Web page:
Fitting it Together

I have recently been on holiday to France. I am not one who usually likes making puzzles but on this occasion I joined in.

It got me thinking about how an organisation (or in my case a church / ministry) fits together and how obvious or mysterious we make this to those we serve.


Firstly I want to consider how my church functions. Is it clear who is I charge and in what ways things are done? If I have a problem who do I speak to? If there is a question, who do I ask? Who is responsible for booking the hall or arranging for the key to be collected?

This also includes a lot of behind-the-scenes leadership elements such as policies, rotas etc. The cogs that fit and work together to help the whole organism work and function.

It might be helpful to create a flow chart that clearly shows who is in charge of what – a visual representation of how the pieces of the puzzle start to fit together and relate to one another.

Task Descriptions for volunteers or Job Descriptions for employees can also be very useful. They let the person know exactly what is expected of them before they volunteer or apply for the job. What about training? Who will deliver it? When will it happen?

Does the church have any affiliations or associations beyond itself? Is it held to account by anyone? If so, how many people in the church know that this is the case?

I am planning on creating a welcome event for those new to church. At this event we will speak about how the church functions as well as signposting clear ‘next steps’. We will share the vision and mission of the church so people know where we are going and where we would like to take them if they come aboard with us. We will give them some literature about what our church believes, just so we are clear from the start. We will also hope to describe and model the culture of our church – as this will help to mould it. We will talk about what church membership looks like and means to us and how they can get involved if they want to – basically we will be setting out the blueprint of who and what our church is describing how it works and inviting people to join in.

The puzzle is a useful metaphor. If you are involved in the planning and leadership of an organisation you quite often get to see the bigger picture. You can access the picture on the box of the puzzle and know pretty much where the certain pieces belong and how it all fits together. For someone just joining you it is as though they have arrived, been given a single piece of the puzzle and asked to put it in the big picture without knowing what the big picture is. This can lead to frustration and can be very puzzling – especially if no one comes along side the newcomer to help them find where their piece fits in or indeed shows them what the big picture is to enable them to discover where their piece fits for themselves.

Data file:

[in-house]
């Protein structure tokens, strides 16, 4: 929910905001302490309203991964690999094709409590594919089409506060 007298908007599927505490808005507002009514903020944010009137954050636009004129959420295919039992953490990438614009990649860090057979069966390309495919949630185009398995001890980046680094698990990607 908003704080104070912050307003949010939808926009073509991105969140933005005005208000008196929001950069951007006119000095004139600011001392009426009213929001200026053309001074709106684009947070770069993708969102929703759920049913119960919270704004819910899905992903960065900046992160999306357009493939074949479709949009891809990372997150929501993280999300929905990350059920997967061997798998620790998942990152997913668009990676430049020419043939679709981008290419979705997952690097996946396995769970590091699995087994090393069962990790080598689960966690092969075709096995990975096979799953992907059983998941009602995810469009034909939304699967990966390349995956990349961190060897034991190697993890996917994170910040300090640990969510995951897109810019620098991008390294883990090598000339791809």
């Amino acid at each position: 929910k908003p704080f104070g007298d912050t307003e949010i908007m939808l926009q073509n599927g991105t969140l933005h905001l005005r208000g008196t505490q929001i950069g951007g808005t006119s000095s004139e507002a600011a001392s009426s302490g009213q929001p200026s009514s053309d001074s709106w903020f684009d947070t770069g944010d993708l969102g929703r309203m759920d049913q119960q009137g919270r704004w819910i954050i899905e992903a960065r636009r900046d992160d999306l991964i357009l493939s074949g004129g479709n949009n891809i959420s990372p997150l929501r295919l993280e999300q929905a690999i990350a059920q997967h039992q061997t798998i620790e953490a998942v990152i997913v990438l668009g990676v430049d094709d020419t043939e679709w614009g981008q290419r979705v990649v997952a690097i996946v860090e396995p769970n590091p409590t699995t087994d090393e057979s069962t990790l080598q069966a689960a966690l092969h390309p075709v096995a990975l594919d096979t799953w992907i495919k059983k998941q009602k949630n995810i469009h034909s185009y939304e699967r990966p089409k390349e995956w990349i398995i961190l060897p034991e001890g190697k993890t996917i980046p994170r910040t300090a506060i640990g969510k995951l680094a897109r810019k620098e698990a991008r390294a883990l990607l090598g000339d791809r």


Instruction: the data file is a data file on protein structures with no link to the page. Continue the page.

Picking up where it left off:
I know that if I was looking to join a church I would want to know what it believes and how it functions before I signed up!


On my holiday we visited a great aquarium called ‘Nausica’. This place is huge and it was packed! One thing that struck me was how well designed it was in terms of ‘flow’. A great deal of time, effort and money had gone into planning the journey of the visitor, making it obvious where to go next. Not only were we given a map, saw lots of arrows and signs on the walls, the very architecture and layout of the various rooms directed and channeled you on towards the next exhibit. Having said this there was some flexibility in the design too. You could skip certain parts if you wanted or you could go straight to zone 10 to watch the sharks being fed at a certain time, then go back to where you left off to continue the journey.

Have you thought about the flow of your church / organisation?

How easy is it for someone to get from A to B?